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Taiwan to Fine Foxconn After Unauthorised Chinese Investment

Foxconn faces disciplinary action from Taiwan’s government after it disclosed it was a shareholder of Chinese chip conglomerate Tsinghua Unigroup

The Foxconn logo is seen outside its building in Taipei (Rs)
The Foxconn logo is seen outside its building in Taipei. Photo: Reuters


Iphone maker Foxconn will be fined by Taiwan for making an unauthorised investment in a Chinese chipmaker, Taiwan’s government confirmed on Saturday.

Foxconn, the world’s largest contract electronics maker, disclosed in July it was a shareholder of Chinese chip conglomerate Tsinghua Unigroup. But announced it had agreed to sell its stake last week.

Taiwan has turned a wary eye on China’s ambition to boost its semiconductor industry and is tightening legislation to prevent what it says is China stealing its chip technology.

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Taiwan’s Economy Ministry said it will ask Foxconn on Monday for a “complete explanation” about the investment.

“As for the fact that the investment was not declared beforehand, the amount will still be calculated in accordance with the formula and the penalty will be imposed in accordance with the law,” it said.

Foxconn did not immediately respond to a request for comment.

Business Without Approval

Foxconn did not seek approval from the Taiwan government before the investment was made, People familiar with the matter said, and authorities believe it violated a law governing self-ruled Taiwan’s relations with China.

In a statement on Saturday before the economy ministry’s, Foxconn said as the year-end approached the original investment had “remained unfinalised”.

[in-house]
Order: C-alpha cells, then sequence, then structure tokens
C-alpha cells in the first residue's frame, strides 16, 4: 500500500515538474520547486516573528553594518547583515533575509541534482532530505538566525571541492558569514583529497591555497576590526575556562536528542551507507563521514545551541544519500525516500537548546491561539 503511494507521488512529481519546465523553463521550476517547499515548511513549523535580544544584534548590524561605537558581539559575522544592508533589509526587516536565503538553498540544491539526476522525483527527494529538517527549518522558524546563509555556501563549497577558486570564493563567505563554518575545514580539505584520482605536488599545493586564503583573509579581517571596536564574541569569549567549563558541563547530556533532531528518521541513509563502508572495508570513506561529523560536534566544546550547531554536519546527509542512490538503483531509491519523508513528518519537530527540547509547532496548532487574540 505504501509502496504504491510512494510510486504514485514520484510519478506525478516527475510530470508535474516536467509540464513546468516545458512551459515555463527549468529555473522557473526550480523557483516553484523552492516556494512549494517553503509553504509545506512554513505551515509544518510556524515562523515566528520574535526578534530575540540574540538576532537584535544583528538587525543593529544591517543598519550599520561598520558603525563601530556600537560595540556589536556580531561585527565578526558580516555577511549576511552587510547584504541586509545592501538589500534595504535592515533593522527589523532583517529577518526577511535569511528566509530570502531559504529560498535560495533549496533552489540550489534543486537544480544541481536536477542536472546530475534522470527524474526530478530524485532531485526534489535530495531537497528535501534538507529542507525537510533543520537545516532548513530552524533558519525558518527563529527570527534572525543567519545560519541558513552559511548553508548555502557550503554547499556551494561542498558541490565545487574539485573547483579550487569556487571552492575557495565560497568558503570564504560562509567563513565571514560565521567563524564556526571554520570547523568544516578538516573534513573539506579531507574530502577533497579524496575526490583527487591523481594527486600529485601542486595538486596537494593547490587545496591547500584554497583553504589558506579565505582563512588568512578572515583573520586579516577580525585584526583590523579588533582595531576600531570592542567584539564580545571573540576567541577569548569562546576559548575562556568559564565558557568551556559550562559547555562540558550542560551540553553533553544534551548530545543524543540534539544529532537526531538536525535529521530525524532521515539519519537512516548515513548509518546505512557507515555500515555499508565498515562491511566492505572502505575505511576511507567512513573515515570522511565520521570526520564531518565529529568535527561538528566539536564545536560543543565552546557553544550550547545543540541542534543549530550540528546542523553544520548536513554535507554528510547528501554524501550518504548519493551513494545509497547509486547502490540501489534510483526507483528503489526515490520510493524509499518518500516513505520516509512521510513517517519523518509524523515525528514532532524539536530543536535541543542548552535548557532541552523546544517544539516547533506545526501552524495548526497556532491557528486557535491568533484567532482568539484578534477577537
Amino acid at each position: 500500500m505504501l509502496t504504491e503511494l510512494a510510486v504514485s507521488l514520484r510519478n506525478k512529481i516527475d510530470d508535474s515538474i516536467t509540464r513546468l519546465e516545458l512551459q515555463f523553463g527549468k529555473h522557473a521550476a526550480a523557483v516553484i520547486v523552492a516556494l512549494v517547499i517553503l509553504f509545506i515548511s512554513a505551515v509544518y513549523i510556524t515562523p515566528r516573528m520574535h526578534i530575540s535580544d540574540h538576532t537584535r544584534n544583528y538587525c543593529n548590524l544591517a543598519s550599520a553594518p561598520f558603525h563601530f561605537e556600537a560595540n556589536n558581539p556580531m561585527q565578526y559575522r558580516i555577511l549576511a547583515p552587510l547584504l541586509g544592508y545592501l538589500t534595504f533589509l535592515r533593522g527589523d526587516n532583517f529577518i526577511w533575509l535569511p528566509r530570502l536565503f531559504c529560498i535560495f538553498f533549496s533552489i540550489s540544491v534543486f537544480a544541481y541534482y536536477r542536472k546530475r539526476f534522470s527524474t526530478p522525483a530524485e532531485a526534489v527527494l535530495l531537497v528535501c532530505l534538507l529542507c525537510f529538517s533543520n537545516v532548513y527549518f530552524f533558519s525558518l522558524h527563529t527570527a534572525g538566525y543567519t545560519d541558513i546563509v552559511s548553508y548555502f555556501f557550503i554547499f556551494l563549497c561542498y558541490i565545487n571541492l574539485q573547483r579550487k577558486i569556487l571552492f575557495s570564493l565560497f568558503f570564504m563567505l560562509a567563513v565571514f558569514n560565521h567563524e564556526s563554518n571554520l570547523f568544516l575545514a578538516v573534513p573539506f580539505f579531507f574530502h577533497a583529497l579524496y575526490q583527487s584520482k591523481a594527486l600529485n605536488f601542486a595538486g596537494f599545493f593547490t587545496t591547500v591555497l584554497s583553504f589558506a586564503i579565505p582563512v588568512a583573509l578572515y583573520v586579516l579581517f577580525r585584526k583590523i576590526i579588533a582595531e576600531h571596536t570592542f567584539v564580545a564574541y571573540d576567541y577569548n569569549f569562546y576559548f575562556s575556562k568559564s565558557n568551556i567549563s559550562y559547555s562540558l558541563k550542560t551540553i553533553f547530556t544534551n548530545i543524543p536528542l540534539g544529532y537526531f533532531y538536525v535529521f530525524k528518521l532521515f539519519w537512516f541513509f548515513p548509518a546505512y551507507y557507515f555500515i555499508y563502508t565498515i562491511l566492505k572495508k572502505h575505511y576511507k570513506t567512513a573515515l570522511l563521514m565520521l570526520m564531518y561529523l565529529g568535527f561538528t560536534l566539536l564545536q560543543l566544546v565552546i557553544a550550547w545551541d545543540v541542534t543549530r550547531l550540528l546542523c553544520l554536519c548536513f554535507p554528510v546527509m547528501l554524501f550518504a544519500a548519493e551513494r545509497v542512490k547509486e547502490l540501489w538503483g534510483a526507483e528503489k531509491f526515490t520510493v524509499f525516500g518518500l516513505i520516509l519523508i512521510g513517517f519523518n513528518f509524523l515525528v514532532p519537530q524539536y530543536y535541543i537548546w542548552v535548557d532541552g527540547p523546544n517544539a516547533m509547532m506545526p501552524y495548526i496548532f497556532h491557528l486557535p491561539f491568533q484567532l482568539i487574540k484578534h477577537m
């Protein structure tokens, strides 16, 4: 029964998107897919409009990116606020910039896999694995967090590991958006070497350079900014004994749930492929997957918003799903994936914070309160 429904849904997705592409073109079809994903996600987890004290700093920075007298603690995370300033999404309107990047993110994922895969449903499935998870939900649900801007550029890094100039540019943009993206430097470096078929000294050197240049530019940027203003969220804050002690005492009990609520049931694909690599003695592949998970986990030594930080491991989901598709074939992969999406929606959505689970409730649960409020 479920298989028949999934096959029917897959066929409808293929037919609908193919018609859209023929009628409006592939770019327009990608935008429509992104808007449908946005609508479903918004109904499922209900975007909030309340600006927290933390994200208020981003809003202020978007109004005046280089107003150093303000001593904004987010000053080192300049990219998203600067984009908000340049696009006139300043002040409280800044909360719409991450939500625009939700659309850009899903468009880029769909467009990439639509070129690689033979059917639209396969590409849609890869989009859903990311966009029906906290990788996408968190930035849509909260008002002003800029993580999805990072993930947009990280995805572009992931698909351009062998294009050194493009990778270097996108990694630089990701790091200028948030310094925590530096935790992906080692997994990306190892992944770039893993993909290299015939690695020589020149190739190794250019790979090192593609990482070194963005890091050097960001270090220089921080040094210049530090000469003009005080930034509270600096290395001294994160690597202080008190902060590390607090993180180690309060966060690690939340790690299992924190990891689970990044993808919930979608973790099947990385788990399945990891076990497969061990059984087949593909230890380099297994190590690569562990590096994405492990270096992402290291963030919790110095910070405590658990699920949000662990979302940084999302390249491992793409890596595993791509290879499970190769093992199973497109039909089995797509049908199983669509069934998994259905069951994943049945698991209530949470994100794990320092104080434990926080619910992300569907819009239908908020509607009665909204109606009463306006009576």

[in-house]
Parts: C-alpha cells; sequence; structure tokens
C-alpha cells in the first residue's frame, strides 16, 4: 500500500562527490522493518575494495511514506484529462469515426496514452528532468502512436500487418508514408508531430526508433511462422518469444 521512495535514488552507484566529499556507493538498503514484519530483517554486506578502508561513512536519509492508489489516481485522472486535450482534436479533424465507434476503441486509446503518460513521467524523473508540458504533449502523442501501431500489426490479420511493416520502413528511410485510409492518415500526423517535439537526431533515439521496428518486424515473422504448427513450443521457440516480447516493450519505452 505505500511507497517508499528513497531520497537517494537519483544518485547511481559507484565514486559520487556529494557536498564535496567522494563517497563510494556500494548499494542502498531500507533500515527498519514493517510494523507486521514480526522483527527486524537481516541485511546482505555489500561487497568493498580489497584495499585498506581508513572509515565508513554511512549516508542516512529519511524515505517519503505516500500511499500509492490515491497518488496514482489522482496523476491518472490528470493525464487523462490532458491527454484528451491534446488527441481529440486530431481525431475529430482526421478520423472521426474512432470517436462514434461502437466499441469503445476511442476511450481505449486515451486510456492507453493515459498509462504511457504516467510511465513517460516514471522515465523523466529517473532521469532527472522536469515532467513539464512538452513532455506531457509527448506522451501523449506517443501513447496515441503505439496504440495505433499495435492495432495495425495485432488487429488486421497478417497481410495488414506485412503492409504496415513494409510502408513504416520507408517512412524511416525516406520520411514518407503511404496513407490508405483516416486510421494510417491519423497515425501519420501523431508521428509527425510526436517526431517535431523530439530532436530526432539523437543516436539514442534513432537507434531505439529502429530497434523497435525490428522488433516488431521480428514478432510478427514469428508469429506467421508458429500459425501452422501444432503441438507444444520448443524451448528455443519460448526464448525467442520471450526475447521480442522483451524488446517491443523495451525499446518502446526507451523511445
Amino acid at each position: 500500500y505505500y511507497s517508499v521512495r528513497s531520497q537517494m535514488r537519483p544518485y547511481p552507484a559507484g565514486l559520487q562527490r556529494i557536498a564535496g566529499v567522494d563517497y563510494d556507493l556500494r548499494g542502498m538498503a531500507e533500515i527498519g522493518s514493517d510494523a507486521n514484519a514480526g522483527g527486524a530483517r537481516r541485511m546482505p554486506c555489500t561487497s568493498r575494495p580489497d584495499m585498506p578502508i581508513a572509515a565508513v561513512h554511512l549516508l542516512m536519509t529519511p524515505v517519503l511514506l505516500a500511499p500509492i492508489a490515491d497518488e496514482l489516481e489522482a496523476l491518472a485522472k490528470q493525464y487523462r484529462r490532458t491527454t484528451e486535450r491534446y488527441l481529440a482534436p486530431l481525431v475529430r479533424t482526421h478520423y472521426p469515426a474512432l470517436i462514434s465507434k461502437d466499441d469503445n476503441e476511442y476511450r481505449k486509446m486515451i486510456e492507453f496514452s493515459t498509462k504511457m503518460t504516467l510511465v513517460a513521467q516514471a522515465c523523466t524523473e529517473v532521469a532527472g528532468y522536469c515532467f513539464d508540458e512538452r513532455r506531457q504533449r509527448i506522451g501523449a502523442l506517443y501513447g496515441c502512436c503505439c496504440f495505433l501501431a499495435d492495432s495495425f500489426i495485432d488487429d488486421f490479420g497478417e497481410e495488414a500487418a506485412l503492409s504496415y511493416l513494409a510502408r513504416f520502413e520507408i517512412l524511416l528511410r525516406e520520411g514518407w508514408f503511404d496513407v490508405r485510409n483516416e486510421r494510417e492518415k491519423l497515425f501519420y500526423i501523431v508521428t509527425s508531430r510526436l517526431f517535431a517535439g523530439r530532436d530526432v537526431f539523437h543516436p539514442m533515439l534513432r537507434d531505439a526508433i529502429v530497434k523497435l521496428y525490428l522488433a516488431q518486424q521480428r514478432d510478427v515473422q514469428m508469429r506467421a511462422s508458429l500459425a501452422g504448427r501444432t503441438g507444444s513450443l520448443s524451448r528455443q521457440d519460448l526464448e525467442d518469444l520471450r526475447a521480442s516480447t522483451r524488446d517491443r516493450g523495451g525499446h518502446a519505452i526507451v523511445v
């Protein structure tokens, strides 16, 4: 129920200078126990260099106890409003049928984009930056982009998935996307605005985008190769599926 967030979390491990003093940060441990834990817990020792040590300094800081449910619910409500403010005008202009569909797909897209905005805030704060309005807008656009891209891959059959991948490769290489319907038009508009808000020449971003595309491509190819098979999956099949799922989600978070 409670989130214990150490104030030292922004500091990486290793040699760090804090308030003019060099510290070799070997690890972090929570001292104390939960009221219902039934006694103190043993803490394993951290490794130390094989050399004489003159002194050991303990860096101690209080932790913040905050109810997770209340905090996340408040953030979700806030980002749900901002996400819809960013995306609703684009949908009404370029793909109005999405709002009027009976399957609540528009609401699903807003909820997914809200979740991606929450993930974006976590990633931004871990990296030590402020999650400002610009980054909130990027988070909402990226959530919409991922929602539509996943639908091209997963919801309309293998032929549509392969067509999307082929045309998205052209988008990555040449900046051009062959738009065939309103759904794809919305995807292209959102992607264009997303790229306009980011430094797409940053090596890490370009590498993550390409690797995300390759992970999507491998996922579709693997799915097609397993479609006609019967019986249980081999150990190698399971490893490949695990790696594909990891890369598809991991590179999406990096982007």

Foxconn said that Xingwei, 99% controlled by its China-listed unit Foxconn Industrial Internet Co Ltd (FII) , had agreed to sell its holdings for at least 5.38 billion yuan ($772 million) to a Chinese company called Yantai Haixiu.

“In order to avoid uncertainties from further delays or impact to investment planning and the flexible deployment of capital, the Xingwei Fund will transfer its entire holding in Shengyue Guangzhou to Yantai Haixiu,” it said.

“After the transfer is completed, FII will no longer indirectly hold any equity in Tsinghua Unigroup.”

Tsinghua Unigroup did not respond to a request for comment.

National Security Concerns

Taiwanese law states the government can prohibit investment in China “based on the consideration of national security and industry development”. Violators of the law could be fined repeatedly until corrections are made.

Foxconn, formally called Hon Hai Precision Industry Co Ltd, is keen to make auto chips in particular as it expands into the electric vehicle market.

The company has been seeking to acquire chip plants globally as a worldwide chip shortage rattles producers of goods from cars to electronics.

Taipei prohibits companies from building their most advanced foundries in China to ensure they do not site their best technology offshore.

  • Reuters, with additional editing from Alfie Habershon


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Alfie Habershon

Alfie is a Reporter at Asia Financial. He previously lived in Mumbai reporting on India's economy and healthcare for data journalism initiative IndiaSpend, as well as having worked for London based Tortoise Media.


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